Sometimes birds just don’t do what you expect! Black-tailed Native-hens are an irruptive species that can show up anywhere, but generally when they do show up there are large numbers of them. You would expect to see them at the ephemeral lakes around Broome some years, but not every year and they are more common in the south of Australia. It came as quite a surprise on January 11th when we pulled up at the Sport’s grounds near the Broome Airport to look at the Eastern Yellow Wagtails that frequent the area at this time of year to see a Black-tailed Native-hen. It was stood in the shade of one of the tall lighting towers and appeared to be quite content and alone. We found out from another birder that it had been there for two days at least and always alone!
Black-tailed Native-hen in the shade of the lighting tower
I got out of the vehicle and moved closer and it ran out into the sunshine, stopped and looked at me and then went into the garden bed!
Black-tailed Native-hen on the Sport’s ground
Now these are the bird species that appear to know when rain is imminent and move accordingly in large numbers, but this lone Black-tailed Native-hen appears to have decided to venture off on its own. The rain didn’t come for a couple of weeks and no more Black-tailed Native-hens arrived at the Sport’s ground! Maybe it was the only one of its species to make a New Year’s Resolution regarding spending time at Sport’s grounds! It rained heavily on 24th January and a gravel pit at the edge of the car-park for the Sport’s ground filled up with water. On a visit during another rain shower on 27th January we saw it had moved there and was happily feeding, but was still alone!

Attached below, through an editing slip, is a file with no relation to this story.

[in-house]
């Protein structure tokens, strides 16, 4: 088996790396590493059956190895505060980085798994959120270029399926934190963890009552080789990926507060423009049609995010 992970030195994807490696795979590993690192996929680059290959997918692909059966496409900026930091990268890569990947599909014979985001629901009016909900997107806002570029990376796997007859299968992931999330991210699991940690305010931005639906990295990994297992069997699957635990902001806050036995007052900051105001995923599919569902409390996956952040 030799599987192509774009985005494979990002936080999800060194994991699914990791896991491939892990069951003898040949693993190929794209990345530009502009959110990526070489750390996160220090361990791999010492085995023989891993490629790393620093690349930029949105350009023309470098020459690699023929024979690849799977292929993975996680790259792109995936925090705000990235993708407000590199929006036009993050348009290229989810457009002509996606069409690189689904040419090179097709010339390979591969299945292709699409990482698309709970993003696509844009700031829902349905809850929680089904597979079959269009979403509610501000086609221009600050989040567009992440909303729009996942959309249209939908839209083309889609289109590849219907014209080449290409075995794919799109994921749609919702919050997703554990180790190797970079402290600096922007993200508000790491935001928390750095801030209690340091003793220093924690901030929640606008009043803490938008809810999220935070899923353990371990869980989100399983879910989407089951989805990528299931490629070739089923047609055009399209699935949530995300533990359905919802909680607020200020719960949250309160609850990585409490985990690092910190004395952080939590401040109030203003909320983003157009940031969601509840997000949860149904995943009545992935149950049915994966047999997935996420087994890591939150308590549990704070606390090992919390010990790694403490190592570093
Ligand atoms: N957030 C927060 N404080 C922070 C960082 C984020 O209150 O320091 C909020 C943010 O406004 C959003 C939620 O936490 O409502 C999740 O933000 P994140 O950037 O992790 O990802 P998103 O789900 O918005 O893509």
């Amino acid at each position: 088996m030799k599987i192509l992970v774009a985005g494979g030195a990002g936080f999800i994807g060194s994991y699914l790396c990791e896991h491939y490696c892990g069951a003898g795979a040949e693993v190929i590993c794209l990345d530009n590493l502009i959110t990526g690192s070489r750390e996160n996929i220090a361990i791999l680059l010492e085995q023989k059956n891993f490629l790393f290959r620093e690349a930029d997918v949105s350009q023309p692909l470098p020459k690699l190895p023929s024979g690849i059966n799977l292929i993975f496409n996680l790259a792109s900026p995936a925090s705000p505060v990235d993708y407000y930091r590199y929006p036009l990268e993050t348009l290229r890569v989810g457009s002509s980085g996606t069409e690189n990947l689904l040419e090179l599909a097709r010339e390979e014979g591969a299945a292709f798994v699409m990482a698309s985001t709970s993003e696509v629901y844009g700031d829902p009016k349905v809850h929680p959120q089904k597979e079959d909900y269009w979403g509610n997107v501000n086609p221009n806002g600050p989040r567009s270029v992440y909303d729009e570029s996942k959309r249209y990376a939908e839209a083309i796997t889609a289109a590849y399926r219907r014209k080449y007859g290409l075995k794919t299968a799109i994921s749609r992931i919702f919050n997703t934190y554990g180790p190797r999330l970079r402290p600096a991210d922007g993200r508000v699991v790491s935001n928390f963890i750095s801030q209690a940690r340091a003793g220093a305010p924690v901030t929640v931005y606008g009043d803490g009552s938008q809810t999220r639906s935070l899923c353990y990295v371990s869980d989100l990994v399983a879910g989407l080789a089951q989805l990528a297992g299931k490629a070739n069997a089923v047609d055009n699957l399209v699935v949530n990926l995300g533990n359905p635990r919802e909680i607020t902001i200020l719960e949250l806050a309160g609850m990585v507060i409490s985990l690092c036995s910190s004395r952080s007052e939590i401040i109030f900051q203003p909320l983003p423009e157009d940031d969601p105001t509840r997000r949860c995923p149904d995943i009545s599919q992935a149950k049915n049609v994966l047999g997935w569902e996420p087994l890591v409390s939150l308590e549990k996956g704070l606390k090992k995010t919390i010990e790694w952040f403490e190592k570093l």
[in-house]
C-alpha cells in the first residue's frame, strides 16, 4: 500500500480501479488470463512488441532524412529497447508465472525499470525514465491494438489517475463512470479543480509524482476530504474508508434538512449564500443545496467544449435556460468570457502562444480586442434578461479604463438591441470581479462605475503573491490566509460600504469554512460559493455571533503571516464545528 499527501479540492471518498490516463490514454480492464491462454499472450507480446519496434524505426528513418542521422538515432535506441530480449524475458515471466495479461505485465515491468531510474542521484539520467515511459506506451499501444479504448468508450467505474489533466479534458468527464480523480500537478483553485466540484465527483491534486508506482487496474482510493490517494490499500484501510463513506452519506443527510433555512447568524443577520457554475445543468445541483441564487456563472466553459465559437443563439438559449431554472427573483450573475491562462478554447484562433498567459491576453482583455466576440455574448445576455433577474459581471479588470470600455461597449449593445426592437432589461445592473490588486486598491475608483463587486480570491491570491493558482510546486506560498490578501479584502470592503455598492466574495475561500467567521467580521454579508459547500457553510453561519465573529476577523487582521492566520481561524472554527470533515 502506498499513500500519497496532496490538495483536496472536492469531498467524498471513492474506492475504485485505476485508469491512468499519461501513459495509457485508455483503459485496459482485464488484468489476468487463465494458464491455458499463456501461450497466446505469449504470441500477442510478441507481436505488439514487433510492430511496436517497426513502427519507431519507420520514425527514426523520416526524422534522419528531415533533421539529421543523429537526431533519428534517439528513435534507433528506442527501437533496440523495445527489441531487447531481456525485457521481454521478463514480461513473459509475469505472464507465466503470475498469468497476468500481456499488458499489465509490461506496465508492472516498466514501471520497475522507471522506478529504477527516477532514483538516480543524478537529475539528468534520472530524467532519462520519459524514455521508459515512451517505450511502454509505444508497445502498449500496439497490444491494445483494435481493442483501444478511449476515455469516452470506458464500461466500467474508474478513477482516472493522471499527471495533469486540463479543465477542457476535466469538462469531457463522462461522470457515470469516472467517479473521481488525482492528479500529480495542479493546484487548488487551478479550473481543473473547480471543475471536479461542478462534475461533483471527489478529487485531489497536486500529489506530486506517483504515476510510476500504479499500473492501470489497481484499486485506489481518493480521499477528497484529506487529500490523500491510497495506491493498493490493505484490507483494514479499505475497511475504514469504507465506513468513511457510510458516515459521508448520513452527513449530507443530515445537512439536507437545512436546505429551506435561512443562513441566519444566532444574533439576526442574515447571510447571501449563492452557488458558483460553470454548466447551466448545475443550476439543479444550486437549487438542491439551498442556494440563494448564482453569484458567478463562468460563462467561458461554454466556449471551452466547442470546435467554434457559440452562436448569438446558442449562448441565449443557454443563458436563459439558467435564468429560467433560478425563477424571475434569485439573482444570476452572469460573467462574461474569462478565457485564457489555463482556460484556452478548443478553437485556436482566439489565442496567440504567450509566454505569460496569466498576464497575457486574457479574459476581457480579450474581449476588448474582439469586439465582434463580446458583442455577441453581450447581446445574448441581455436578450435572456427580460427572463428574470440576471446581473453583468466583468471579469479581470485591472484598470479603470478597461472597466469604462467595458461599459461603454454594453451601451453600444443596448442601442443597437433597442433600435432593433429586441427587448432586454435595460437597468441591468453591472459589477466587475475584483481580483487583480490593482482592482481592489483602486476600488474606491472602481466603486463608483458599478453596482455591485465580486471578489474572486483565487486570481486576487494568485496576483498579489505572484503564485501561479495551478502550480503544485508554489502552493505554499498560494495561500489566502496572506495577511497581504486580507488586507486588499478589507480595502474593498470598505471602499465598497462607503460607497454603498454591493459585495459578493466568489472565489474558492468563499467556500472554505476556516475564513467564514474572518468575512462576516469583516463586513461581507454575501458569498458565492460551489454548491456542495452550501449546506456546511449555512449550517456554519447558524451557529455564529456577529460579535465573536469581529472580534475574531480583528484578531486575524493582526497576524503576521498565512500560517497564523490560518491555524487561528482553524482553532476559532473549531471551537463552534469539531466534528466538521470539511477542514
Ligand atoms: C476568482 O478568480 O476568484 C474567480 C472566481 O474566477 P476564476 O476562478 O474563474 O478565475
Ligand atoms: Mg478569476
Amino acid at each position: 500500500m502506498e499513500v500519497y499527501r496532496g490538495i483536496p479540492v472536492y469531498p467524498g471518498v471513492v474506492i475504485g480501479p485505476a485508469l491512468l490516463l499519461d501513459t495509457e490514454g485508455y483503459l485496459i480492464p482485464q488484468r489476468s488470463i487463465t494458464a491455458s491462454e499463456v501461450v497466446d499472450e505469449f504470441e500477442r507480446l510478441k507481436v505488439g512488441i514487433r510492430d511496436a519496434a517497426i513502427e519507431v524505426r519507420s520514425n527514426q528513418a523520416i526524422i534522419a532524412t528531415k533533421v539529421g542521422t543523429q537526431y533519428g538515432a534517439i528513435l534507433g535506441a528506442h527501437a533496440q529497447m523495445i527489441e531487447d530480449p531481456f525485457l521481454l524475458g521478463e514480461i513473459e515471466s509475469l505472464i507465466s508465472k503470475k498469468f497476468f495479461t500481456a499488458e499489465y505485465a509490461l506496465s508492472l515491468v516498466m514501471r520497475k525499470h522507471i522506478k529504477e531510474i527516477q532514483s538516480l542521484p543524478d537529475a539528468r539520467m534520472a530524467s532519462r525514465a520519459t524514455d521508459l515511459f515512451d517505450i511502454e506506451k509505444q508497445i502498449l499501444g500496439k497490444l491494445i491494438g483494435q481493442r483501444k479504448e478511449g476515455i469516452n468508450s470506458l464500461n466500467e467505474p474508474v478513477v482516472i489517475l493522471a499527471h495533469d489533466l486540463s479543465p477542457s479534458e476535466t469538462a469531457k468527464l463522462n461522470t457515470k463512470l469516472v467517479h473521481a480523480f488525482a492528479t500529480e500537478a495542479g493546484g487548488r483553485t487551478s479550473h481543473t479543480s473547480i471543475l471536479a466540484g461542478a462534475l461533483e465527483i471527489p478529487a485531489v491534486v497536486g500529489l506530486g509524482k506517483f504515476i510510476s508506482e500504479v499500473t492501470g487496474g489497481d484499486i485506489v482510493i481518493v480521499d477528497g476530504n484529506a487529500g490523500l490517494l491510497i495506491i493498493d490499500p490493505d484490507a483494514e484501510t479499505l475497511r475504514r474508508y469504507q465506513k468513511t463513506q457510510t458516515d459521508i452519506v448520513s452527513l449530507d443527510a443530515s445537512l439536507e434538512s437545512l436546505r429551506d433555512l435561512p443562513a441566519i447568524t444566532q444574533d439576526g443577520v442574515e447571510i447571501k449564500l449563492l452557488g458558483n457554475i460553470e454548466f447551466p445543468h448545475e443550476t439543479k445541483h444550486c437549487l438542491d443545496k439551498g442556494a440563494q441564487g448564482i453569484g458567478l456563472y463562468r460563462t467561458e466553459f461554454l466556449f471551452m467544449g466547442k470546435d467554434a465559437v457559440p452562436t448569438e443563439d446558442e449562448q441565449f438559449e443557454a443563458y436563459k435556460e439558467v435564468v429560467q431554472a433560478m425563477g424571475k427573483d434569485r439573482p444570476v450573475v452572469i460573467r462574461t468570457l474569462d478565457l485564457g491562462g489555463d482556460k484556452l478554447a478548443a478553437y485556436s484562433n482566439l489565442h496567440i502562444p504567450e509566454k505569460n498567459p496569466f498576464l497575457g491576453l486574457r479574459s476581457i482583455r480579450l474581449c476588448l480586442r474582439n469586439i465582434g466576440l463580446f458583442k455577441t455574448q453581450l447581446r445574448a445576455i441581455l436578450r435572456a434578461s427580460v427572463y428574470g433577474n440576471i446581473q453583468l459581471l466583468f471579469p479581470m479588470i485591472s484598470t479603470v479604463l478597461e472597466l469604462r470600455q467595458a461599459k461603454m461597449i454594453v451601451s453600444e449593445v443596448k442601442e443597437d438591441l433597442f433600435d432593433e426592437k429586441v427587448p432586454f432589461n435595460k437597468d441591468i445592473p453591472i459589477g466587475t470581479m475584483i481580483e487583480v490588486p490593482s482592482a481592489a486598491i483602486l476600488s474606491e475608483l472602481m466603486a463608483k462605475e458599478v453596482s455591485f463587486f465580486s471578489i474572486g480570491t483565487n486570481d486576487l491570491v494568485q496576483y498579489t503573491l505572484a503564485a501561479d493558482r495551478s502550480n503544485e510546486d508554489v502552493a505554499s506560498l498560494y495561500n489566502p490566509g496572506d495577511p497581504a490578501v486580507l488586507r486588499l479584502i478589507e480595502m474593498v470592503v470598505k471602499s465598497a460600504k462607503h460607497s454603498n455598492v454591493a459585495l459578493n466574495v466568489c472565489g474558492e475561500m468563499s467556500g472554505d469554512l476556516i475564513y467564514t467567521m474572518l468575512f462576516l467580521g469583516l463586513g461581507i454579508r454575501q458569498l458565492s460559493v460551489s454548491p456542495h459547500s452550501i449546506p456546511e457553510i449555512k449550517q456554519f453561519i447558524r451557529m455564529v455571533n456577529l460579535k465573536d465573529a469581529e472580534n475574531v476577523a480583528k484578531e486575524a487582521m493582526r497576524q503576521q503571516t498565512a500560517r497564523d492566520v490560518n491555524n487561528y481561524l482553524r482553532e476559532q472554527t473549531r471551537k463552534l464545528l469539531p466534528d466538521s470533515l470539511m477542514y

Black-tailed Native-hen in the rain!
It has found water, but when will it find a friend?! This is the smallest flock of Black-tailed Native-hens we have encountered and I am wondering what is the biggest flock you have seen?!
What’s the largest flock of Black-tailed Native Hens I’ve ever seen? Well, the first time I saw them I almost ran over them as they were crossing the road, as I was driving south from the Flinders Range. There were three in that flock. (No, I don’t know why the Black-tailed Native-Hens crossed the road.)
I saw them one more time in South Australia and there were three in that flock as well. So my answer would have to be “Three”.
At least they are consistent for you! 🙂
I’ve only ever seen the one by itself, in a winery in Victoria.
So, some are exercise enthusiasts and some like to hang out at wineries! 🙂
The German Name for it is “Rotfuß-Pfuhlhuhn”, which translates to Red-foot puddle-chicken. I really Need to find myself one of those… 🙂
LOVE that translation!!! 🙂